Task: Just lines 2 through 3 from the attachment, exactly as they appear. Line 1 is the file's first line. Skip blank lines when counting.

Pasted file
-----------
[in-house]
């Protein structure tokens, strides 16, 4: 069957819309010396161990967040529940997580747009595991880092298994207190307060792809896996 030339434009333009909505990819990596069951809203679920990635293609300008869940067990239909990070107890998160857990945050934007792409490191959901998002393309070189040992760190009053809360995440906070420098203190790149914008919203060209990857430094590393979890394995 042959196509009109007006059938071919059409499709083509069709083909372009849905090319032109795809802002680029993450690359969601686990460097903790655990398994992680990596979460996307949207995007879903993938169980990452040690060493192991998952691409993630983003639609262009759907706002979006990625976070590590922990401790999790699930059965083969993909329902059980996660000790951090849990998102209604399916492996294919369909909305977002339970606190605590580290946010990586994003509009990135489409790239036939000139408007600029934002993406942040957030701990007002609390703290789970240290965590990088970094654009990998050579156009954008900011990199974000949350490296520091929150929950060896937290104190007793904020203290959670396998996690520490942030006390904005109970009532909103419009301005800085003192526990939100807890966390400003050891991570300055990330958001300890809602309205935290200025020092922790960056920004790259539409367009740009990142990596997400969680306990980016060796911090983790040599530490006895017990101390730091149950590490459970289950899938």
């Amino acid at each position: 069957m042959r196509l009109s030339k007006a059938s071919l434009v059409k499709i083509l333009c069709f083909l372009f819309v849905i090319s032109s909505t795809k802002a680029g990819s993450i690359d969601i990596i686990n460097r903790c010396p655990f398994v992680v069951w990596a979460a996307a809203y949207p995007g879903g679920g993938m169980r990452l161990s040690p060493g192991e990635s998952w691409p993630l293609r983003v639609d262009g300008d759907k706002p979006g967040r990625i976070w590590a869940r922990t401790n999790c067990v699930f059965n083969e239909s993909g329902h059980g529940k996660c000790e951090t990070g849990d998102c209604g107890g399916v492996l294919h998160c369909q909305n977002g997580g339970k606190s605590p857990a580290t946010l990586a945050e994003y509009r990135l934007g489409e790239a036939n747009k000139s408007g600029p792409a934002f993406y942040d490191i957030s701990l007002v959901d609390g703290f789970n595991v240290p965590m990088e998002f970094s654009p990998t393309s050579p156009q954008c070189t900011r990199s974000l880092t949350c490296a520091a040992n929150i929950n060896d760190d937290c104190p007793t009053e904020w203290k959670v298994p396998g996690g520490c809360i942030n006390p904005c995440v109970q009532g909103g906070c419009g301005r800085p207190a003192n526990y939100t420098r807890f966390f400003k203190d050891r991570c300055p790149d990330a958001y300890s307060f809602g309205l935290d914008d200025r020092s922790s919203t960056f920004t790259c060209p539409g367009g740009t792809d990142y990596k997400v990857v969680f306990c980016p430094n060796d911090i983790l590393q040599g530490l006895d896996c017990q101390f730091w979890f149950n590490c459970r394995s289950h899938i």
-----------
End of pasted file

């Protein structure tokens, strides 16, 4: 069957819309010396161990967040529940997580747009595991880092298994207190307060792809896996 030339434009333009909505990819990596069951809203679920990635293609300008869940067990239909990070107890998160857990945050934007792409490191959901998002393309070189040992760190009053809360995440906070420098203190790149914008919203060209990857430094590393979890394995 042959196509009109007006059938071919059409499709083509069709083909372009849905090319032109795809802002680029993450690359969601686990460097903790655990398994992680990596979460996307949207995007879903993938169980990452040690060493192991998952691409993630983003639609262009759907706002979006990625976070590590922990401790999790699930059965083969993909329902059980996660000790951090849990998102209604399916492996294919369909909305977002339970606190605590580290946010990586994003509009990135489409790239036939000139408007600029934002993406942040957030701990007002609390703290789970240290965590990088970094654009990998050579156009954008900011990199974000949350490296520091929150929950060896937290104190007793904020203290959670396998996690520490942030006390904005109970009532909103419009301005800085003192526990939100807890966390400003050891991570300055990330958001300890809602309205935290200025020092922790960056920004790259539409367009740009990142990596997400969680306990980016060796911090983790040599530490006895017990101390730091149950590490459970289950899938």
């Amino acid at each position: 069957m042959r196509l009109s030339k007006a059938s071919l434009v059409k499709i083509l333009c069709f083909l372009f819309v849905i090319s032109s909505t795809k802002a680029g990819s993450i690359d969601i990596i686990n460097r903790c010396p655990f398994v992680v069951w990596a979460a996307a809203y949207p995007g879903g679920g993938m169980r990452l161990s040690p060493g192991e990635s998952w691409p993630l293609r983003v639609d262009g300008d759907k706002p979006g967040r990625i976070w590590a869940r922990t401790n999790c067990v699930f059965n083969e239909s993909g329902h059980g529940k996660c000790e951090t990070g849990d998102c209604g107890g399916v492996l294919h998160c369909q909305n977002g997580g339970k606190s605590p857990a580290t946010l990586a945050e994003y509009r990135l934007g489409e790239a036939n747009k000139s408007g600029p792409a934002f993406y942040d490191i957030s701990l007002v959901d609390g703290f789970n595991v240290p965590m990088e998002f970094s654009p990998t393309s050579p156009q954008c070189t900011r990199s974000l880092t949350c490296a520091a040992n929150i929950n060896d760190d937290c104190p007793t009053e904020w203290k959670v298994p396998g996690g520490c809360i942030n006390p904005c995440v109970q009532g909103g906070c419009g301005r800085p207190a003192n526990y939100t420098r807890f966390f400003k203190d050891r991570c300055p790149d990330a958001y300890s307060f809602g309205l935290d914008d200025r020092s922790s919203t960056f920004t790259c060209p539409g367009g740009t792809d990142y990596k997400v990857v969680f306990c980016p430094n060796d911090i983790l590393q040599g530490l006895d896996c017990q101390f730091w979890f149950n590490c459970r394995s289950h899938i």